Just a few weeks ago, the 19th amendment, which recognized women’s right to vote, celebrated its 91st anniversary . Since that first landmark in the continual struggle for women’s rights, many more successes have been won – as evidenced in everything from the number of women in college to the changing structure of traditional gender roles. Of course there are still many battles to be fought for gender equality, but society has come a long way.
So why is it that contemporary society assigns a negative connotation to the term ‘feminist’? From popular culture to politics, there is the implication that feminism is a dirty word, with a perplexing lack of regard for the many things the women’s movement(s) accomplished.
“Historically, women are the only group that have worked against their own expanding rights,” says Professor Merry Wiesner-Hanks, a gender historian and Chair of the History Department at UW-Milwaukee. “So that we have to think, ‘what is it about greater egalitarianism that is threatening to both men and women?'”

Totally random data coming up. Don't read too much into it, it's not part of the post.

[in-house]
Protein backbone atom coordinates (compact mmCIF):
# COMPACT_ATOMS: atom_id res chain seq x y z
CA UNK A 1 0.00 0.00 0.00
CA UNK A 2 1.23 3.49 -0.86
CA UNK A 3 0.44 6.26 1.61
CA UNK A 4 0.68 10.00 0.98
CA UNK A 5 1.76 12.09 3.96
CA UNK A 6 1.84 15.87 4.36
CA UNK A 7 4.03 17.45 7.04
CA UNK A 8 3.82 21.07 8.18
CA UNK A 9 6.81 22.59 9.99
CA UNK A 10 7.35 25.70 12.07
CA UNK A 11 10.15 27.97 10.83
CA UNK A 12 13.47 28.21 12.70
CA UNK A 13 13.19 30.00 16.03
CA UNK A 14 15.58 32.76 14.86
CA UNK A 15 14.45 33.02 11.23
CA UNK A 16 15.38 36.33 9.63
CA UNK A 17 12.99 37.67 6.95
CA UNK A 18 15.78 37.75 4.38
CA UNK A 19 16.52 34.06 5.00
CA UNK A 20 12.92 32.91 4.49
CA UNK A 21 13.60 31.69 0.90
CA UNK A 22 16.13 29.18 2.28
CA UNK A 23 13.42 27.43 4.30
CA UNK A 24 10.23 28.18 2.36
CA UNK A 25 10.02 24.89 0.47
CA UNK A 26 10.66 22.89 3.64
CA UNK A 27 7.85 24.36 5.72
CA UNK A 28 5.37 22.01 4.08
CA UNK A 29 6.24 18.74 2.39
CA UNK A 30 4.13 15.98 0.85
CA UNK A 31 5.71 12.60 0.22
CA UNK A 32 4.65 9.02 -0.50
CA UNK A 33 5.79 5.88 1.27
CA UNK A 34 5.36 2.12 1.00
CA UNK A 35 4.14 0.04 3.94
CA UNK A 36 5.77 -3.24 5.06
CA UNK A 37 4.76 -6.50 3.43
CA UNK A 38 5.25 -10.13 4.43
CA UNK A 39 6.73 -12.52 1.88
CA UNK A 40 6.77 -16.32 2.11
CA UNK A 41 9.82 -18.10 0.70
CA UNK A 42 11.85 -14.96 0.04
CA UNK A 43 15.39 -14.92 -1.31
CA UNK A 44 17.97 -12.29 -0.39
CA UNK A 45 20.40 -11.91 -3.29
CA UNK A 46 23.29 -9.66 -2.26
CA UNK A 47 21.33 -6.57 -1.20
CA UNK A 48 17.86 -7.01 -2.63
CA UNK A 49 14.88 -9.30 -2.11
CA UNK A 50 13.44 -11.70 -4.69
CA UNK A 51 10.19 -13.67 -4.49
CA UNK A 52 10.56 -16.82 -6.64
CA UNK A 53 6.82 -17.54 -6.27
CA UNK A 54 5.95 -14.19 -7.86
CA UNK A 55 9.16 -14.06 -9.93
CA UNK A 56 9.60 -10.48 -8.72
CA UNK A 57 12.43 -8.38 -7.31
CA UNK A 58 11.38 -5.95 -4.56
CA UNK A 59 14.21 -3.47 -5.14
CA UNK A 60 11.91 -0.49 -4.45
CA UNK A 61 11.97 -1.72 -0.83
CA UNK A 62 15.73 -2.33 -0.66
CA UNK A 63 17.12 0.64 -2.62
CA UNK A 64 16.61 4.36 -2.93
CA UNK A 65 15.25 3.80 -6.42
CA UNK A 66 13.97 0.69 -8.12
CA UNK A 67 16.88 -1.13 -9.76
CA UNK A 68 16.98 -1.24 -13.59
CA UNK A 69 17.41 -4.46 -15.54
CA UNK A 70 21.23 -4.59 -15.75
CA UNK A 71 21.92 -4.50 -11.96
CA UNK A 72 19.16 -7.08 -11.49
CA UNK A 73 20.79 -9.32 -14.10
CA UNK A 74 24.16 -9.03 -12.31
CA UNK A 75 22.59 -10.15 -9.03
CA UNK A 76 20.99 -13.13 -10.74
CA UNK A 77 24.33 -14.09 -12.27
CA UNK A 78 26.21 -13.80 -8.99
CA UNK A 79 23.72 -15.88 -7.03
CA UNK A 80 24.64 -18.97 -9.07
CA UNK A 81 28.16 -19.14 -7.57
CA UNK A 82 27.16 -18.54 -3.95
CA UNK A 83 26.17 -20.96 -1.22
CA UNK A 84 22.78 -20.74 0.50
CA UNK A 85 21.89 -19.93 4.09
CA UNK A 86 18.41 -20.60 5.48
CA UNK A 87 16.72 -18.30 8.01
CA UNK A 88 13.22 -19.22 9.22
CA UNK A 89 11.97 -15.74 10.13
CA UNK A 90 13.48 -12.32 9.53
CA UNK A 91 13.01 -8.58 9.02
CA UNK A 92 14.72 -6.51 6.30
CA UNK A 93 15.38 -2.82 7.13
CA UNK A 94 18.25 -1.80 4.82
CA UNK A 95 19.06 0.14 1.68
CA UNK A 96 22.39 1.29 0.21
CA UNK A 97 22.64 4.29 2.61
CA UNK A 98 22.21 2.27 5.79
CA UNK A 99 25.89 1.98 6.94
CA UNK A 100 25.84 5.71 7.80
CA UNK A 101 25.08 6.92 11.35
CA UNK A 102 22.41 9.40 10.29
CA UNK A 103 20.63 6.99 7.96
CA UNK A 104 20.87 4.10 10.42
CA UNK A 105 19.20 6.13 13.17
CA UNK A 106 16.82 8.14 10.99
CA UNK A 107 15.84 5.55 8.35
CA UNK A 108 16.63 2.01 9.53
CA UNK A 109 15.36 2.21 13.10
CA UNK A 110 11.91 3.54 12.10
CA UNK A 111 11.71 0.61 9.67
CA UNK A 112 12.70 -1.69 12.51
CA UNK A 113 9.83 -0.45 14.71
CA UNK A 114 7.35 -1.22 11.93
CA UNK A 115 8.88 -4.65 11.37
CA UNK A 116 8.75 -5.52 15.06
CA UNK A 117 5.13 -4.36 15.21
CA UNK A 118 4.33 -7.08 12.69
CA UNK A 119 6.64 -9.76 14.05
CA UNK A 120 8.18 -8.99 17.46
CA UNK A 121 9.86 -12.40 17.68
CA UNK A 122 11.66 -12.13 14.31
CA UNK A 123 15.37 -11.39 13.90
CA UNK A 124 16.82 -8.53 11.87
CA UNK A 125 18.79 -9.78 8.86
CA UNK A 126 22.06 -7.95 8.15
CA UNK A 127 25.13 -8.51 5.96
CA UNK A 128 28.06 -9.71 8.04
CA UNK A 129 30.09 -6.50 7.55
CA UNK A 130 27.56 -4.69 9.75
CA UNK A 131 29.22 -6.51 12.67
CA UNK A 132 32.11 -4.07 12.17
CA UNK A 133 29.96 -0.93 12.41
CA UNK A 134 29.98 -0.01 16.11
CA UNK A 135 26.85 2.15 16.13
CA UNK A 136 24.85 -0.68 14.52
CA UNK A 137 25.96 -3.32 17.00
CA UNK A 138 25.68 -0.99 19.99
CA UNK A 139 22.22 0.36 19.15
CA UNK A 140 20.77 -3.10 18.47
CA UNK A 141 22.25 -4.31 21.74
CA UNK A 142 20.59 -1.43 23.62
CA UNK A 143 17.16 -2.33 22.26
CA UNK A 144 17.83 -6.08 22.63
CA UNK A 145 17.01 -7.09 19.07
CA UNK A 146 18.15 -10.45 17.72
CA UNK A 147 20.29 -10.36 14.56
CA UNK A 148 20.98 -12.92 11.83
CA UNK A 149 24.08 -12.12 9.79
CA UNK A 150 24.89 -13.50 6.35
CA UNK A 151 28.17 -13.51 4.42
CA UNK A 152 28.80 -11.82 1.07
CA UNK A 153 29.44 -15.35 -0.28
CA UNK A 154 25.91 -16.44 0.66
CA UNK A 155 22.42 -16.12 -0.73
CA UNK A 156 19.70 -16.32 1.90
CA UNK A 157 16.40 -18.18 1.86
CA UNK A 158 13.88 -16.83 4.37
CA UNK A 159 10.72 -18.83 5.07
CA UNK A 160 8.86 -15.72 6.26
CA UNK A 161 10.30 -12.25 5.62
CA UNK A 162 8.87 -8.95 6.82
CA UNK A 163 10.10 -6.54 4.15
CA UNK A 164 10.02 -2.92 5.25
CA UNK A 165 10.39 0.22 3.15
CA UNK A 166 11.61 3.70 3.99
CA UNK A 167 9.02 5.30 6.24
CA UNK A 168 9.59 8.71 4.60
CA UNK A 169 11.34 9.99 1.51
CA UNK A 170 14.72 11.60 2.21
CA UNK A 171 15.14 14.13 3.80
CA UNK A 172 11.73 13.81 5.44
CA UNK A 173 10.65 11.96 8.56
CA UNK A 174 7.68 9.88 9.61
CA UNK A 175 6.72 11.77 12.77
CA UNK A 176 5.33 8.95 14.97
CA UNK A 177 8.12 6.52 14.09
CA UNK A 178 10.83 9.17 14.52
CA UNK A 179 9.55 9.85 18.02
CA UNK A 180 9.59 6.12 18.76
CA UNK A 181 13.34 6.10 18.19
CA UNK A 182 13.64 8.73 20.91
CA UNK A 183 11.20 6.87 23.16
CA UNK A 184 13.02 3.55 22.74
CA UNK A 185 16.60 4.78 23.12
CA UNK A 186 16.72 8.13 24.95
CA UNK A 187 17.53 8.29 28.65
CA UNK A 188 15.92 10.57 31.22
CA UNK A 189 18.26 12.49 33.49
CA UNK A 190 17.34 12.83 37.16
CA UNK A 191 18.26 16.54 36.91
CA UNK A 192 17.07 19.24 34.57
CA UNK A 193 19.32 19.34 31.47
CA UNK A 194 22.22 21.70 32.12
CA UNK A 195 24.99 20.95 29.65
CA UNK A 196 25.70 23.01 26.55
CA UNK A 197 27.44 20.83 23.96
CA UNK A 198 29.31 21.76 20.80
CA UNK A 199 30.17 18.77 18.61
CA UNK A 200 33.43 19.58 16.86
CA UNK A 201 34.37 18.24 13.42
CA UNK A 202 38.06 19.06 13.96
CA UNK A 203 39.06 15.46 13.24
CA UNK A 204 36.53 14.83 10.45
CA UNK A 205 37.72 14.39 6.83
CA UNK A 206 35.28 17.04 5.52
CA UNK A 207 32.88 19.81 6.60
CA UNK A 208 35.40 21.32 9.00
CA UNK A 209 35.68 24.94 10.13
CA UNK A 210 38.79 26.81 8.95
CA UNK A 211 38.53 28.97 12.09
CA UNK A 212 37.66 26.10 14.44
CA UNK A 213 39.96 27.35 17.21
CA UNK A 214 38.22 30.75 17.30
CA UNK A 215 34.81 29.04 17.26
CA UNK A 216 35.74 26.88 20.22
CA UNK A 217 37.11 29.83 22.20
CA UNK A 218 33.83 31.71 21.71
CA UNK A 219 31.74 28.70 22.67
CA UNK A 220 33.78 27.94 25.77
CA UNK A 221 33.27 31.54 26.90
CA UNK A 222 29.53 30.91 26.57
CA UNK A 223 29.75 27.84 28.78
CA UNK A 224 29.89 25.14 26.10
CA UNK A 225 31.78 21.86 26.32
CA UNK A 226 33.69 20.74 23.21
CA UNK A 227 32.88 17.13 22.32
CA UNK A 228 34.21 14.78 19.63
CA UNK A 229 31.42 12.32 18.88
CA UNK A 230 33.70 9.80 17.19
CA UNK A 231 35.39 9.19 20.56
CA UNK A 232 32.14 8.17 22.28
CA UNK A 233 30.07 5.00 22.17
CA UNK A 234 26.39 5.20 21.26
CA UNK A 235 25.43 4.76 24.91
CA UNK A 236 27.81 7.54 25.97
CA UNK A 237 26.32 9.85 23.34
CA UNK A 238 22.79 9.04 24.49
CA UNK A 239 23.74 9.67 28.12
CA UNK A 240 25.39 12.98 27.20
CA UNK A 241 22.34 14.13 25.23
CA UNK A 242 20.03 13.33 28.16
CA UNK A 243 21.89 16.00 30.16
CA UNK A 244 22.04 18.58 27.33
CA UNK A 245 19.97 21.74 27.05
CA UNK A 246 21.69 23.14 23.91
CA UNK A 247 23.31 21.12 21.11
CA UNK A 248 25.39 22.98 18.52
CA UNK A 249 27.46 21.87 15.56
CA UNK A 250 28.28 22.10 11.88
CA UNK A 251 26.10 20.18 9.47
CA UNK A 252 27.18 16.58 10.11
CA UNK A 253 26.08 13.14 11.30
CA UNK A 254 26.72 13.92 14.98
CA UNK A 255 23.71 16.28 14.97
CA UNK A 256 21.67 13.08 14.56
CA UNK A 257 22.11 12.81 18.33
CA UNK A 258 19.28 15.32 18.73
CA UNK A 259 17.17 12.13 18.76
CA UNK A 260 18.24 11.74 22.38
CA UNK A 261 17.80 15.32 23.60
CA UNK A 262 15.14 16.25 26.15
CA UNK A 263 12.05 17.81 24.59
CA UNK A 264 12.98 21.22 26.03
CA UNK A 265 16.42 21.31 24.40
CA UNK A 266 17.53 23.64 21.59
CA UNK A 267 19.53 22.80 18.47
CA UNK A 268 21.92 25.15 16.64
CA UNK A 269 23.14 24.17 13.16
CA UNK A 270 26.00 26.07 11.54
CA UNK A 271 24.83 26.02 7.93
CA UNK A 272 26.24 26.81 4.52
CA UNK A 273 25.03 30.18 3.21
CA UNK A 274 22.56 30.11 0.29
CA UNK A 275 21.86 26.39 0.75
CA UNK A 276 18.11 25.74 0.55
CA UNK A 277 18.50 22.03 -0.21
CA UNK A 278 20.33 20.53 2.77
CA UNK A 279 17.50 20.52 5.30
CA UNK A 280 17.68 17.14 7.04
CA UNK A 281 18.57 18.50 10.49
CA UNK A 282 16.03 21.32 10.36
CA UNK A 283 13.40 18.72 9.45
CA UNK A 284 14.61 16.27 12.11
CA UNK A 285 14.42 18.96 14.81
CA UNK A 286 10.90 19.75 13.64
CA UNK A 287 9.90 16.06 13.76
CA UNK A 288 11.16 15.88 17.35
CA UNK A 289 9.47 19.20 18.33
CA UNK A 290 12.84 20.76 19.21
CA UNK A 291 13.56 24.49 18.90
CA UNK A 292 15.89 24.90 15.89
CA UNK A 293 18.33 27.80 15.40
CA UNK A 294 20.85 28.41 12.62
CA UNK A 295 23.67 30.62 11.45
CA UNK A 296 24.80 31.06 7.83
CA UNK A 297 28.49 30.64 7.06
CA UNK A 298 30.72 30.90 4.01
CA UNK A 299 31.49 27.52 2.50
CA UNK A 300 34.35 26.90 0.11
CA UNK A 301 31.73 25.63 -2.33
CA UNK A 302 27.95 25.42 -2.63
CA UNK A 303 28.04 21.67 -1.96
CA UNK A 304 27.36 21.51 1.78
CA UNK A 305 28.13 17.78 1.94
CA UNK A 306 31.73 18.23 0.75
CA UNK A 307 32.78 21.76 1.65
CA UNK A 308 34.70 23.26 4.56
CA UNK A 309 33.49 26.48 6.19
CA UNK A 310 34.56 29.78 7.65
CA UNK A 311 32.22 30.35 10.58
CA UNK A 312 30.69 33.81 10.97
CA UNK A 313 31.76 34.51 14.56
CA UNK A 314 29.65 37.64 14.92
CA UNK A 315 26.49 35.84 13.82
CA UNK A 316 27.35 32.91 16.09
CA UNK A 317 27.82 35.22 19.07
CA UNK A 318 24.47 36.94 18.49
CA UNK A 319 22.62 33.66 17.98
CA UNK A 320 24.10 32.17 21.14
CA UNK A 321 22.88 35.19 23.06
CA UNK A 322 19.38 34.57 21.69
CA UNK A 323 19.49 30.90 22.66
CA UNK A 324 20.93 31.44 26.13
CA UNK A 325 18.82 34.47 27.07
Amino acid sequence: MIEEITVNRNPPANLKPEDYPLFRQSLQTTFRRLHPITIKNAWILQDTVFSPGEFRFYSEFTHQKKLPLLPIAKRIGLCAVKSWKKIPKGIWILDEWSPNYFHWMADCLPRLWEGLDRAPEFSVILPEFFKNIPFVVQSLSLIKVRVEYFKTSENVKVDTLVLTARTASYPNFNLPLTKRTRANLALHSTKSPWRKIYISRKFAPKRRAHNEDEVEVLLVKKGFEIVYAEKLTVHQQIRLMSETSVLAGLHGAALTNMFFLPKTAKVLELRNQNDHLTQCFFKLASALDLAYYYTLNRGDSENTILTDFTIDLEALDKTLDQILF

Nearly a century after suffrage, is the women’s movement still thriving in the U.S.? As we begin the conversation, we find no simple ‘yes’ or ‘no’ answers, but today, Prof. Wiesner-Hanks offers a historical and global perspective on feminism, and discusses how the struggle for equality continues today.
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